7) Cannabis also affects a brain receptor responsible for regulating hunger, C1BR – causing sudden hunger known as ‘the munchies’. In effect, the drug ‘reverses’ the signal in the brain which normally tells you that you’re full and you should stop eating – making smokers feel like they’re hungry.
8) After around two hours, levels of THC in the bloodstream start to drop – leaving users feeling tired, and sometimes depressed. While the drug doesn’t cause withdrawal, it can lead to addictive behaviour, with up to 10% of users consuming the drug in a problematic way.
9) Cannabis is ‘lipophilic’, meaning it dissolves in fat in the body. This means traces of the drug can remain in the body for far longer than other drugs such as cocaine – leading to users failing drug tests up to 10 days after smoking a joint. Heavy users can test positive up to three months after stopping smoking. Click Here To Buy Recreational Cannabis
Eating an Edible
Cannabis and its extracted active ingredients are commonly mixed in to various types of food, including brownies, cookies, and candy.6,7 As manufacturing methods vary, edible can vary greatly in their potency (or cannabinoid concentration).
After eating an edible containing marijuana, THC is absorbed into the bloodstream through the digestive tract and undergoes a first metabolic pass in the liver before entering general circulation. Since this absorption process takes place more slowly than it does through the lungs (in some cases, as long as 30 to 60 minutes before reaching the brain), the effects felt after consuming edibles will often be more gradual in onset but my last much longer.7,8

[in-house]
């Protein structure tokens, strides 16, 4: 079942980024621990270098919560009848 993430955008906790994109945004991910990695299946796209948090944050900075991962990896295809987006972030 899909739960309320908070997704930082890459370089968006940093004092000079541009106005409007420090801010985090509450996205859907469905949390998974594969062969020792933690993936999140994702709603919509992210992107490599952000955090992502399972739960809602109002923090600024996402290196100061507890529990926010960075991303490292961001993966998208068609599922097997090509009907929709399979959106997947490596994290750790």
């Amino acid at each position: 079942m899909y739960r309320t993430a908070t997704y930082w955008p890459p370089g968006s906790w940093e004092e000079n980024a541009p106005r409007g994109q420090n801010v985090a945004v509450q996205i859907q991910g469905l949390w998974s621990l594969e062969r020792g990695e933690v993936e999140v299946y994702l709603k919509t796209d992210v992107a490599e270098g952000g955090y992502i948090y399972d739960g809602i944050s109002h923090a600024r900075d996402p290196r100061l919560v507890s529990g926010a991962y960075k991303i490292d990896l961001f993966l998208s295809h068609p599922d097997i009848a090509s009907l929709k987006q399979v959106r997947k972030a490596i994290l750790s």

Consuming a drink brewed with marijuana, such as a tea, will result in a gradual onset of effects similar to that of solid edibles. Click here to Buy Cannabis Edibles
Some of the more pronounced differences between smoking a joint and eating an edible are reflected in the speed of onset of effects, the duration until peak effects are experienced, and the longevity of the effects. Smoking is a very rapidly effective route of administration. Joints, bongs, and other methods that involve inhaled smoke or vapor are capable of producing a near-instantaneous “high” that then may last 1 to 3 hours; edibles take longer to kick in, elicit peak effects more slowly, and may be felt for many hours.
The most important factor to remember, however, is that THC is present with both methods of marijuana intake—carrying with it the same psychoactive qualities and potentially adverse consequences no matter how it is used.